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MANILA (Reuters) - The third typhoon to hit the Philippines in five weeks slammed into the main island of Luzon on Saturday, uprooting trees and toppling power lines, but there were no immediate reports of widespread damage.
Authorities cancelled about 180 flights from Manila while some ferry and bus services remained grounded, leaving thousands stranded and stopping people from returning to their home provinces for the All Saints' Day weekend.
Two typhoons killed more than 900 people in recent weeks, with parts of the capital, Manila, still under water.
Typhoon Mirinae weakened as it cut through coconut-growing provinces south of the capital, the weather bureau said.
"It looks like our countrymen can still commemorate All Saints' Day because the weather has cleared a bit," Colonel Ernesto Torres, spokesman of the disaster agency, said in a radio interview. "The typhoon is on its way out of the country."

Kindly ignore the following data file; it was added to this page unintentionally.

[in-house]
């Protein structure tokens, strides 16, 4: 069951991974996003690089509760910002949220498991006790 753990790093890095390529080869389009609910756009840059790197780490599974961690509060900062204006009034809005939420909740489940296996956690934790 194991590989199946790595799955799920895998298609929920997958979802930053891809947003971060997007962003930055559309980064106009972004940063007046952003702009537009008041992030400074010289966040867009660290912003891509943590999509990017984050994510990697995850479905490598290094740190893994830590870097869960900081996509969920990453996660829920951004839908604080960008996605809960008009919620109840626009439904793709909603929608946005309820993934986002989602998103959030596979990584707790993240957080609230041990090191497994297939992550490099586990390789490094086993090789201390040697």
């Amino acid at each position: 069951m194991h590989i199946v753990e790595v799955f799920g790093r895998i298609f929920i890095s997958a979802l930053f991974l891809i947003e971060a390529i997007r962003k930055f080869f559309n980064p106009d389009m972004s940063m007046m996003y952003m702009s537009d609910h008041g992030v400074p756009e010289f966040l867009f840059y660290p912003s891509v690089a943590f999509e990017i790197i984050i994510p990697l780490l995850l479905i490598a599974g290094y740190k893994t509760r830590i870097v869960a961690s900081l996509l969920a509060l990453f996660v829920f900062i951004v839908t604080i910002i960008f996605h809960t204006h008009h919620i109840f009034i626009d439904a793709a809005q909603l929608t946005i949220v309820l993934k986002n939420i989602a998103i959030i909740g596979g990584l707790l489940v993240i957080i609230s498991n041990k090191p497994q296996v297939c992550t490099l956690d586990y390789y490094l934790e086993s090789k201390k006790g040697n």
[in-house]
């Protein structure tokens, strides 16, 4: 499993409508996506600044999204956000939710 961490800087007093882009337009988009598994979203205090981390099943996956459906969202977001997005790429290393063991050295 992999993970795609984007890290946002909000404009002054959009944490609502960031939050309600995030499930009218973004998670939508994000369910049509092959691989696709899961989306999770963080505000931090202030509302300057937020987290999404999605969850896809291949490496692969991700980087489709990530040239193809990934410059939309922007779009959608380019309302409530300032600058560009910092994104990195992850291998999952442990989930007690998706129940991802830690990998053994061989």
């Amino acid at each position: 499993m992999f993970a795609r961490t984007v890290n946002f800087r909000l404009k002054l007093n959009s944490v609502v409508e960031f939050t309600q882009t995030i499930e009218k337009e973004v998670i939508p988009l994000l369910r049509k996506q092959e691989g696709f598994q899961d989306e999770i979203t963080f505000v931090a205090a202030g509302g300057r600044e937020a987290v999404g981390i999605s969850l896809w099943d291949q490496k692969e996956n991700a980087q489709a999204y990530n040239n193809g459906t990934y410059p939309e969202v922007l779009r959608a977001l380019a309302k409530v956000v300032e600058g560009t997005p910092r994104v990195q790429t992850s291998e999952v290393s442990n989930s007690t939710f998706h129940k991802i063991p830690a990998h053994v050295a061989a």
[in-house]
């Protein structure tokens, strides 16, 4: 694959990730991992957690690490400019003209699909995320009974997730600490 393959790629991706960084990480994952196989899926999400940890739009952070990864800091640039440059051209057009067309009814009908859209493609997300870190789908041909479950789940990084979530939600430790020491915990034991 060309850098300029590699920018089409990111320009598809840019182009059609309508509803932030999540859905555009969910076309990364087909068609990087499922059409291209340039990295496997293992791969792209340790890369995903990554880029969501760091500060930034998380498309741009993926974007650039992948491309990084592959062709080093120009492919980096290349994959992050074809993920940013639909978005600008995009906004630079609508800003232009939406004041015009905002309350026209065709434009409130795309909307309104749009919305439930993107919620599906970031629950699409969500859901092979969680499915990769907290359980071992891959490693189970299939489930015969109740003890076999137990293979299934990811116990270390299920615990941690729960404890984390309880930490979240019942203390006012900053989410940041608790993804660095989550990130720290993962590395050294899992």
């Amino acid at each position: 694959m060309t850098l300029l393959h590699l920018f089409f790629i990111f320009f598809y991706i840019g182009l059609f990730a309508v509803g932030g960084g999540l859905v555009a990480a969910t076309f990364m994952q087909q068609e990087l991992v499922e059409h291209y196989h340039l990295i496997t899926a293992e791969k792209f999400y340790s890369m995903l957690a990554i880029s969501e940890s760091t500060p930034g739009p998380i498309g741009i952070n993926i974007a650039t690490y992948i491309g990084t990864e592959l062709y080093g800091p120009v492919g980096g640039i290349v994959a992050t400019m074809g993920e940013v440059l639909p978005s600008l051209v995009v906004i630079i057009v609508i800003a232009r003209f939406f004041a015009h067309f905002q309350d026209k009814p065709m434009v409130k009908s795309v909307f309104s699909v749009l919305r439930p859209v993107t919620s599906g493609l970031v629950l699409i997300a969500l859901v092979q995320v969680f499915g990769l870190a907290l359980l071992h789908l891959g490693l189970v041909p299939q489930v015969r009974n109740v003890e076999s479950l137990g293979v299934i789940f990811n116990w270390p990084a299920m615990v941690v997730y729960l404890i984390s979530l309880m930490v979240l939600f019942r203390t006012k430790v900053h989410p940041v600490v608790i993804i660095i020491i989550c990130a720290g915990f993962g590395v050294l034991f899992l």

The rainfall was not as heavy as had been feared, especially along the densely populated west coast of Luzon where floods from Typhoon Ketsana late last month killed more than 400 people.
Leonardo Espina, spokesman for the national police, said emergency teams had started clearing roads of uprooted trees and debris, adding some areas in and around Manila were without electricity.
Radio reports, quoting local and disaster officials, said a man died while crossing a creek in Rizal province east of the capital and another drowned when his shanty home was washed away in Manila.
(Reporting by Manny Mogato; Editing by Rosemarie Francisco)